Current times have caused wear and tear on many relationships, and countless couples are seeking help to recover from their issues through couples counseling.

Partners vacillate between being too exhausted to connect, or being overwhelmed by 24-7 togetherness. Divorce rates have spiked in the U.S. 

The number of people seeking divorce is 34 percent higher from March through June 2020, as compared to 2019.

Newlyweds seem to be hardest hit, as they haven’t yet built relationship skills to conquer the stress that these hard times bring.

When couples see that their relationship is entering rocky ground, they may mutually decide to pursue couples counseling and get their bond back on track.

RELATED: 4 Reasons Why A Marriage Retreat Weekend Can Be More Productive Than Months Of Couples Counseling

But what happens when one partner refuses to attend couples’ counseling?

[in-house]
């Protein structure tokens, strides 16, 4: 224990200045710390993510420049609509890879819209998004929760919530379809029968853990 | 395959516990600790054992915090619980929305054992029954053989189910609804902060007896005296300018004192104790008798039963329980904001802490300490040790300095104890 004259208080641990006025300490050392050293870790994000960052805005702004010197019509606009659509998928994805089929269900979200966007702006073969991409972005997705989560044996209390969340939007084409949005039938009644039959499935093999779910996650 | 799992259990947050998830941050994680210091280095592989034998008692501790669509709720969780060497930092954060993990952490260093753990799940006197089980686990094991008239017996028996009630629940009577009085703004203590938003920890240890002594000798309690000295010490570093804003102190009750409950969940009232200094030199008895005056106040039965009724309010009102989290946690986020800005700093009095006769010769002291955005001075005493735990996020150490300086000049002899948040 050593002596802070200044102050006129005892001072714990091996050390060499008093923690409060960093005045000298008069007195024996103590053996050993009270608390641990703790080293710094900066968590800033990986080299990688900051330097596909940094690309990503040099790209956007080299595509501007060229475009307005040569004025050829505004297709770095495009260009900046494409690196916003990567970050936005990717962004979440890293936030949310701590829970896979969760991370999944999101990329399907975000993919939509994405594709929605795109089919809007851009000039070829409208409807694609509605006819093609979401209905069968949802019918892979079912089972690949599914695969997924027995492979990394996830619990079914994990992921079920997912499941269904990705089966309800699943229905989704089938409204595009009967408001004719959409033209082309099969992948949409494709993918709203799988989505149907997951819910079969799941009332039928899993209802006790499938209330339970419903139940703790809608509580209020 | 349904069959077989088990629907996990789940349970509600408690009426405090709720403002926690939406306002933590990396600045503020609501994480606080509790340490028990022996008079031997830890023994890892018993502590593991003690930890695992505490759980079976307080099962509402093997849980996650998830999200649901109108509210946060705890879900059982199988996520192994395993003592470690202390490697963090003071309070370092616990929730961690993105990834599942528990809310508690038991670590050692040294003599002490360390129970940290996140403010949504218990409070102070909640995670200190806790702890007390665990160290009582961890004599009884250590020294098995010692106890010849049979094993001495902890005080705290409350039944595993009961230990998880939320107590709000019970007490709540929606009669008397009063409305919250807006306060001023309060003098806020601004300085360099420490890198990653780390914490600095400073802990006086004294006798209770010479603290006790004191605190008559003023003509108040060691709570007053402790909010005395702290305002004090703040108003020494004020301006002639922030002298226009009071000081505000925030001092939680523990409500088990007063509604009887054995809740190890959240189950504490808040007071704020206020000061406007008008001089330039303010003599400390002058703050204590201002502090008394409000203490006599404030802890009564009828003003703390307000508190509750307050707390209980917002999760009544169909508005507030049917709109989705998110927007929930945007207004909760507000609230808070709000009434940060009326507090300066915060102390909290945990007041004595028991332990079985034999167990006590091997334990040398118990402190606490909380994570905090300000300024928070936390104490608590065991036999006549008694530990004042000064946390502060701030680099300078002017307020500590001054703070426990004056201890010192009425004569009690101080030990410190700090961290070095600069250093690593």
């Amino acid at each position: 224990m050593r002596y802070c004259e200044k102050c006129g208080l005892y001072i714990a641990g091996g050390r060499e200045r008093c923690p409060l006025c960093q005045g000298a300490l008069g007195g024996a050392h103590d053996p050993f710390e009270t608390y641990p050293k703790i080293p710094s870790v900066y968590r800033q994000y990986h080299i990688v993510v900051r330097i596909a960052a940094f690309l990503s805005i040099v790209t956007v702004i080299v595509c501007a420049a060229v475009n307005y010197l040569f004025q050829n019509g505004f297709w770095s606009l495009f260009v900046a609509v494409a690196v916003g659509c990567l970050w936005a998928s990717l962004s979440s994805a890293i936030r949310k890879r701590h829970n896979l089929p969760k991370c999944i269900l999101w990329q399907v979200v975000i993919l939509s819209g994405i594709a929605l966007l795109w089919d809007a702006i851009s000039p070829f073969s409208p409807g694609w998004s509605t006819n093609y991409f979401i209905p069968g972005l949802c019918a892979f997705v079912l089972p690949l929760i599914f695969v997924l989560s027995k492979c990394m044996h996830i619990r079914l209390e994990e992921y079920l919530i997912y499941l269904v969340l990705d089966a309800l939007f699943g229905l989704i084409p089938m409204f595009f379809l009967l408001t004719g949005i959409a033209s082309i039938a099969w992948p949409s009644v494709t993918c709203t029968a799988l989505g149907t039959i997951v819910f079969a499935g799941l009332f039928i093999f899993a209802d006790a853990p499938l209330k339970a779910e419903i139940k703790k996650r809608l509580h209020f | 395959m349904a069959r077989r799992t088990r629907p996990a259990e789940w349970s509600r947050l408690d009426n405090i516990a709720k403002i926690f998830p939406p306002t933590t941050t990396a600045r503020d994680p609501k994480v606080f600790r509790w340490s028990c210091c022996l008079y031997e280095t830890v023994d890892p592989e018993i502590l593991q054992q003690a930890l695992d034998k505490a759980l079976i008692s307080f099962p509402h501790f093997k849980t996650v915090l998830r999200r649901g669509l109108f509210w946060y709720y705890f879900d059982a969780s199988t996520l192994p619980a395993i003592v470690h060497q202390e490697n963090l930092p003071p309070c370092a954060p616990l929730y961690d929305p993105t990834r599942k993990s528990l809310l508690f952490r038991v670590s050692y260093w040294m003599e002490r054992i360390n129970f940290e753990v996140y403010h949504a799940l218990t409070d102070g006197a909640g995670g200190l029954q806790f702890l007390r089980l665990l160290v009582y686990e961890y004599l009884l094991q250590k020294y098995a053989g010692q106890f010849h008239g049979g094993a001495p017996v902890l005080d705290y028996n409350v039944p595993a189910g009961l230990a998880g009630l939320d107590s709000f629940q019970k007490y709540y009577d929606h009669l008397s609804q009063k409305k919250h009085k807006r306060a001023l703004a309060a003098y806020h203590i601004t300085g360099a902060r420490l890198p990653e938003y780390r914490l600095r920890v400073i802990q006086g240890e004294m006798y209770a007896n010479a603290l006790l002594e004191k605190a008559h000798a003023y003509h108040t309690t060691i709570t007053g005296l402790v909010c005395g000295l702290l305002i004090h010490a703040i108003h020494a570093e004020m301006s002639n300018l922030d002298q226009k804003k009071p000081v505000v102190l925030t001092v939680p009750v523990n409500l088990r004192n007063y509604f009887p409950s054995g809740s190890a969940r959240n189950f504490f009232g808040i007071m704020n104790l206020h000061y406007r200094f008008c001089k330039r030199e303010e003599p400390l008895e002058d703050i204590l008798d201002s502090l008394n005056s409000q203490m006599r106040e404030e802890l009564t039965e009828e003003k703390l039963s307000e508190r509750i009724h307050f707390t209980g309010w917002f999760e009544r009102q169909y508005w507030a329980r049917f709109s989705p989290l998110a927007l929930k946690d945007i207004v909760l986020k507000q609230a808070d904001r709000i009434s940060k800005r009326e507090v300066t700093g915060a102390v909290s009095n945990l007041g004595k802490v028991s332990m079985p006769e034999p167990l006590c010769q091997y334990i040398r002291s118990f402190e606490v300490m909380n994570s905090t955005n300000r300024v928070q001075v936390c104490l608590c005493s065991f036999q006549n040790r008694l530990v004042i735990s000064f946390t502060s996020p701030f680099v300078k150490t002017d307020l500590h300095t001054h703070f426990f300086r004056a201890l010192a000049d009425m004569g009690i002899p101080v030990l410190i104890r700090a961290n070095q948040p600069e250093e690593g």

People hesitate to get counseling for many reasons. Embarrassment or shame about having difficulties often contributes to reluctance.

A partner may not want to explore their intimate life and air their “dirty laundry” with a stranger. They may be afraid they will be judged, criticized, or verbally attacked in sessions.

In society, there’s a taboo about seeing a counselor. Couples are expected to know how to conduct a healthy relationship, but aren’t taught how to cope when there are problems.

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